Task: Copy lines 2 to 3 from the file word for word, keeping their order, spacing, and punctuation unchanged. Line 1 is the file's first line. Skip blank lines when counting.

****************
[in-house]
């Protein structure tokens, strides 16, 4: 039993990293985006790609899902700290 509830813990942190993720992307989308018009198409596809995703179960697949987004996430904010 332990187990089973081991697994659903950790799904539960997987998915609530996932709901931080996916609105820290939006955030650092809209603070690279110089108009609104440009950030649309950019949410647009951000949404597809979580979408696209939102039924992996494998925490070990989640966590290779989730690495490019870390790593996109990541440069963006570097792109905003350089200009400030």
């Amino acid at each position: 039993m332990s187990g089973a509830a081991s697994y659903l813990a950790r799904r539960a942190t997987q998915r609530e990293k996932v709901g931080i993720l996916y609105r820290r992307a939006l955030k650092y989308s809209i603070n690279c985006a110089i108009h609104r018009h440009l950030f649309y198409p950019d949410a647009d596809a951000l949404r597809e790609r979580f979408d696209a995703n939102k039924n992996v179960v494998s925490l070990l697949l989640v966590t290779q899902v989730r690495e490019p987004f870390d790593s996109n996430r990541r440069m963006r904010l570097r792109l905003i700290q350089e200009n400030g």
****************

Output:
């Protein structure tokens, strides 16, 4: 039993990293985006790609899902700290 509830813990942190993720992307989308018009198409596809995703179960697949987004996430904010 332990187990089973081991697994659903950790799904539960997987998915609530996932709901931080996916609105820290939006955030650092809209603070690279110089108009609104440009950030649309950019949410647009951000949404597809979580979408696209939102039924992996494998925490070990989640966590290779989730690495490019870390790593996109990541440069963006570097792109905003350089200009400030």
């Amino acid at each position: 039993m332990s187990g089973a509830a081991s697994y659903l813990a950790r799904r539960a942190t997987q998915r609530e990293k996932v709901g931080i993720l996916y609105r820290r992307a939006l955030k650092y989308s809209i603070n690279c985006a110089i108009h609104r018009h440009l950030f649309y198409p950019d949410a647009d596809a951000l949404r597809e790609r979580f979408d696209a995703n939102k039924n992996v179960v494998s925490l070990l697949l989640v966590t290779q899902v989730r690495e490019p987004f870390d790593s996109n996430r990541r440069m963006r904010l570097r792109l905003i700290q350089e200009n400030g």